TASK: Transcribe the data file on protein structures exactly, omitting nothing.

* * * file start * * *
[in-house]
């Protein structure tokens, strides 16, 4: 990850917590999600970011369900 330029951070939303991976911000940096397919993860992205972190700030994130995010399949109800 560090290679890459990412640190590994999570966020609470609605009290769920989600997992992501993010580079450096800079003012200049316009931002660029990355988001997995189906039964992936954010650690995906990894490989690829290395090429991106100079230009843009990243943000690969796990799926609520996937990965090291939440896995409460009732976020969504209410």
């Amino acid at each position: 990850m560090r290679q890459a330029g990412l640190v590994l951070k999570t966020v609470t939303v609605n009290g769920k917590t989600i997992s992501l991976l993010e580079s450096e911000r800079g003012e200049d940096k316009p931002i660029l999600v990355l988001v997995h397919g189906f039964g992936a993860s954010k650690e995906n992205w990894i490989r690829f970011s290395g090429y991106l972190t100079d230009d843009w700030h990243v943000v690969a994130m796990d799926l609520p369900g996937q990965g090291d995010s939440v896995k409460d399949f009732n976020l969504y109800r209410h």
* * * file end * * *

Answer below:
[in-house]
């Protein structure tokens, strides 16, 4: 990850917590999600970011369900 330029951070939303991976911000940096397919993860992205972190700030994130995010399949109800 560090290679890459990412640190590994999570966020609470609605009290769920989600997992992501993010580079450096800079003012200049316009931002660029990355988001997995189906039964992936954010650690995906990894490989690829290395090429991106100079230009843009990243943000690969796990799926609520996937990965090291939440896995409460009732976020969504209410």
């Amino acid at each position: 990850m560090r290679q890459a330029g990412l640190v590994l951070k999570t966020v609470t939303v609605n009290g769920k917590t989600i997992s992501l991976l993010e580079s450096e911000r800079g003012e200049d940096k316009p931002i660029l999600v990355l988001v997995h397919g189906f039964g992936a993860s954010k650690e995906n992205w990894i490989r690829f970011s290395g090429y991106l972190t100079d230009d843009w700030h990243v943000v690969a994130m796990d799926l609520p369900g996937q990965g090291d995010s939440v896995k409460d399949f009732n976020l969504y109800r209410h």